“An unmistakably British production, and set in my home city of London, Attack the Block is sure to please the locals, but would it rival other Alien ‘Block’busters Internationally?”
Attack the Block Review
By Simon Jago
Attack the Block is brought to us by the same production team that gave us ‘Shaun of the Dead’ and ‘Hot Fuzz’ and has childhood hero of mine Joe Cornish at the helm directing. An unmistakably British production, and set in my home city of London, Attack the Block is sure to please the locals, but would it rival other Alien ‘Block’busters Internationally?
The film is set in a council estate in South London. As reputation has it the estate is dominated by gangs, guns and violence. The film centres around a group of unruly teenagers who are involved in all sorts of criminal activities. The gang are up to their usual mischief one evening when an intergalactic stranger crash lands on their turf. An initial hostile encounter between the group’s leader Moses (John Boyega) and the small child sized alien leaves the gang determined to show that no one messes with their ‘block’, and so the boys give the alien a ‘warm welcome’ by terrorising it with fireworks before kicking the crap out of it.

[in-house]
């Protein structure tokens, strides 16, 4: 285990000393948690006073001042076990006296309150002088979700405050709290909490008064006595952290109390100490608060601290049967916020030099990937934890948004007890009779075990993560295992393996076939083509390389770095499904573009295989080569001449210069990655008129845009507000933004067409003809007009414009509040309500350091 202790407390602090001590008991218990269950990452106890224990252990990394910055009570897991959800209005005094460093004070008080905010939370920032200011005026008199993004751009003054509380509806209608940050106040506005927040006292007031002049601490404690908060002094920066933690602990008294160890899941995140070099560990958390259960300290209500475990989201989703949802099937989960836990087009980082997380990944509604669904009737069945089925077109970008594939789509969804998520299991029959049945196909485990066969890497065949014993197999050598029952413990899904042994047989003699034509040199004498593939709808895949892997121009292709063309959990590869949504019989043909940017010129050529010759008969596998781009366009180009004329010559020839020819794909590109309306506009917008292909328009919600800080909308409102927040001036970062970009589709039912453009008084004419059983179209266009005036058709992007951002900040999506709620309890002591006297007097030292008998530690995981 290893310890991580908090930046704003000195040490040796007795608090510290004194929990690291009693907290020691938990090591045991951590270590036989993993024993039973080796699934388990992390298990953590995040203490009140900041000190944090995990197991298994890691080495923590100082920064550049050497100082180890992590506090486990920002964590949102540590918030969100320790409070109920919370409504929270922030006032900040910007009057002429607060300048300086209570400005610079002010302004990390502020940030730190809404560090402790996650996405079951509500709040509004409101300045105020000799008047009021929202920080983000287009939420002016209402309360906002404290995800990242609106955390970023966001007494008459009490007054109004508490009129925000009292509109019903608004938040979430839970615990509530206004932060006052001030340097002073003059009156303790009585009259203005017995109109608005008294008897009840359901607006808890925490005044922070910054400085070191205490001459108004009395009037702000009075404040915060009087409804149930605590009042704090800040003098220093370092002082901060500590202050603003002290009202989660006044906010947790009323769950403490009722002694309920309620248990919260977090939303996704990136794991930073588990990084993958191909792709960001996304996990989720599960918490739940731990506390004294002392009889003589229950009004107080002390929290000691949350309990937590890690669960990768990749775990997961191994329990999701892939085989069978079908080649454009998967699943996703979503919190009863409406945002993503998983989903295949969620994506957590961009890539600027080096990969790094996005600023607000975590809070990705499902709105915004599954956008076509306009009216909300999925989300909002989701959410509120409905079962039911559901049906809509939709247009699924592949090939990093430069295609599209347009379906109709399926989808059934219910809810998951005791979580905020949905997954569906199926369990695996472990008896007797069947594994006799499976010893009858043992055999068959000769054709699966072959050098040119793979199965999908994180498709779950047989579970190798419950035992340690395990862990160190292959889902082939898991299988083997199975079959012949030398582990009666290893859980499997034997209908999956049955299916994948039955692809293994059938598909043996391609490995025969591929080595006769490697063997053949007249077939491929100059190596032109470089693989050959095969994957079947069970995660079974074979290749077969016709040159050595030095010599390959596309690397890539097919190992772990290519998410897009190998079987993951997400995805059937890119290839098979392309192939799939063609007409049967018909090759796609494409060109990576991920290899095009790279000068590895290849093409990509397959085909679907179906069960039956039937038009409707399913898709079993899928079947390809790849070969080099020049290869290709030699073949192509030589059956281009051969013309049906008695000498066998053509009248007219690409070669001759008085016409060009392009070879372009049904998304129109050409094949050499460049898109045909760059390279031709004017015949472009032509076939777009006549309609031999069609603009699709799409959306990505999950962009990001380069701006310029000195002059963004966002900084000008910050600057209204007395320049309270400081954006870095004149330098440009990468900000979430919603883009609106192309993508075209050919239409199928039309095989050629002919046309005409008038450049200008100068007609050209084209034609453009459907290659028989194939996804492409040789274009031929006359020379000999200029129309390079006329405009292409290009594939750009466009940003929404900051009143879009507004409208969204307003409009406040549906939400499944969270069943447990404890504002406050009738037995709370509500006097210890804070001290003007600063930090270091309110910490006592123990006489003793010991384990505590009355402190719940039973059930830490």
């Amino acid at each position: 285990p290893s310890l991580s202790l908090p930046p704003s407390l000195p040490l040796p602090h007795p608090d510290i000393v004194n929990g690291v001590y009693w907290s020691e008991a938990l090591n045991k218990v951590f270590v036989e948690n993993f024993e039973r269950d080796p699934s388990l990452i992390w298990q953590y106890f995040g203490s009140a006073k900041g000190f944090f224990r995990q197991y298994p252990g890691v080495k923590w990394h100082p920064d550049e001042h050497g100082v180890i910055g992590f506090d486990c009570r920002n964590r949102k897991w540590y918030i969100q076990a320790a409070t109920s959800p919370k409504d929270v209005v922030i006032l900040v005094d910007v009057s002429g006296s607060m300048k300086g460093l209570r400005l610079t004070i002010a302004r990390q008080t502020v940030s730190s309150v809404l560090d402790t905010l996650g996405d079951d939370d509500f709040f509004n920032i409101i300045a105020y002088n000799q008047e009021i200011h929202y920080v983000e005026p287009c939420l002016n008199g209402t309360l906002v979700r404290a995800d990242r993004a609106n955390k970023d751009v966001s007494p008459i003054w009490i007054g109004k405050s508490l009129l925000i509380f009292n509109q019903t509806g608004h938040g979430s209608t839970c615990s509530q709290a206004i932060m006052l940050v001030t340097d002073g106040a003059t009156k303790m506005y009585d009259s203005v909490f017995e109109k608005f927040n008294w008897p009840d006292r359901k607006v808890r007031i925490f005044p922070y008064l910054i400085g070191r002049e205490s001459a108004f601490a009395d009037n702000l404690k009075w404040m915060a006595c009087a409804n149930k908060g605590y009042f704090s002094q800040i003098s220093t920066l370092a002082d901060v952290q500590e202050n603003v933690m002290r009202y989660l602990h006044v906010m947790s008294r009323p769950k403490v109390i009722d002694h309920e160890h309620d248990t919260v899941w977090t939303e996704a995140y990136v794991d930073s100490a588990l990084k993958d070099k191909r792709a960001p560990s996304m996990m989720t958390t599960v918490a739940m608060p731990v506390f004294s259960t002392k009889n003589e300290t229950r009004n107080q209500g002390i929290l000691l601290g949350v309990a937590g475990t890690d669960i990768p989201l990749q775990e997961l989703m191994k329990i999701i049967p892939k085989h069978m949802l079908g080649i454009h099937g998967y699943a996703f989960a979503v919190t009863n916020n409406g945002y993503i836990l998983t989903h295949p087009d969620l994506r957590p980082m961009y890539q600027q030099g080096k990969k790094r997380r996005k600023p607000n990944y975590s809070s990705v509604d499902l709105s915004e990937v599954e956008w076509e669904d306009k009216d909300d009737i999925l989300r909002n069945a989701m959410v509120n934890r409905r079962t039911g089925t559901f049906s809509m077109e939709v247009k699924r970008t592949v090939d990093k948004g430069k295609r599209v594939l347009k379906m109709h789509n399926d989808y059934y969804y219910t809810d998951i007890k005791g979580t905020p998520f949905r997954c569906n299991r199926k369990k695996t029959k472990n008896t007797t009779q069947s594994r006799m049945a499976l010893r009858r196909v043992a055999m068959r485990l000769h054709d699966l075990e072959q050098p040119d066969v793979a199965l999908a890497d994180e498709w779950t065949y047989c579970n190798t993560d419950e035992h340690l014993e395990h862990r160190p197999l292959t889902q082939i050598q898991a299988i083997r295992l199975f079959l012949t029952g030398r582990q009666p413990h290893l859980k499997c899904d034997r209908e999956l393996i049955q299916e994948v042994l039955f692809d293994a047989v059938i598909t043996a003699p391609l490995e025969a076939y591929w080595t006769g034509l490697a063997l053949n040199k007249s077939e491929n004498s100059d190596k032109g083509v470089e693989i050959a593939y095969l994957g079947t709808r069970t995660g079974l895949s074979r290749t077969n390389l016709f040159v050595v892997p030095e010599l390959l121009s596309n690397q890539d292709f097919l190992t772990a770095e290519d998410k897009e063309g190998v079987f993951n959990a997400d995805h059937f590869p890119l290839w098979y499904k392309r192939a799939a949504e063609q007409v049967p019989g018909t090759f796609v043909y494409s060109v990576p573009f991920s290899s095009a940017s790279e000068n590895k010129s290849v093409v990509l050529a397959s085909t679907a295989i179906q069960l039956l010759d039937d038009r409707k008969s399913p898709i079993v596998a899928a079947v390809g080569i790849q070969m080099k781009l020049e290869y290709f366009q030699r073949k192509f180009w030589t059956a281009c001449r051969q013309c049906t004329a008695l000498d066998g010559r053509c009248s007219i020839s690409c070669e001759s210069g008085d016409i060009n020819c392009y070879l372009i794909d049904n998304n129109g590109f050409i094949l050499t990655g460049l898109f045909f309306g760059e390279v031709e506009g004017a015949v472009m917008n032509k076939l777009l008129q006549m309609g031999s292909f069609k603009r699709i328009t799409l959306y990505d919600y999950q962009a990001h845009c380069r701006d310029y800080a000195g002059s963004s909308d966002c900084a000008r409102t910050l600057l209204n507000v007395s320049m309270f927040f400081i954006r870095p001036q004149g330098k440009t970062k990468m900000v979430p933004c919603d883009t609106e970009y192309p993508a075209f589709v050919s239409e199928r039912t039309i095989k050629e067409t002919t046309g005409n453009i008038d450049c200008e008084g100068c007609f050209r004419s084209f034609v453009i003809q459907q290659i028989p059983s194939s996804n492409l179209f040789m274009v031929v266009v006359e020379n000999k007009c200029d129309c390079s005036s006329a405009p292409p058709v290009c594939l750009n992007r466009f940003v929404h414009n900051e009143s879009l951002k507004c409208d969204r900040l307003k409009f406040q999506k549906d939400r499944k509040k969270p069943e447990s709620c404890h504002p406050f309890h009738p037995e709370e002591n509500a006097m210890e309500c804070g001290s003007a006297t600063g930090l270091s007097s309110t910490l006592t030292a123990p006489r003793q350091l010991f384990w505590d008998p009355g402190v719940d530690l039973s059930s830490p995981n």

Gloating over their victory, the gang parade the carcass of their alien victim around the estate, showing off to the girls on their estate. Although after sometime, this attracts some much unwanted attention from a party of larger male aliens that are hungry, horny and pissed off! It’s then up to the gang to fend off the alien invasion and ultimately defend their ‘block’.
Attack the Block is a really enjoyable movie, and actually stands alone as a great sci-fi film. The concept of the alien invaders is very well thought out, and their design and appearance is refreshingly original and unique. The series of events that test the characters and reveal their true colours is well structured and leaves you routing for these previously horrible anti-heroes. My only criticism is that, I am from London, and I understand the perversion of the English language that is the ‘street talk’ that the characters use. However, I feel that an international audience might struggle as even I found the urban dialogue a bit tedious at times.
If you like your alien movies then this is a must see. If you like films such as ‘Kidulthood’ or ‘Harry Brown’ and enjoy watching teenage gangs terrorising London, then you will also most likely enjoy this film. A unique hybrid of two completely separate genres.
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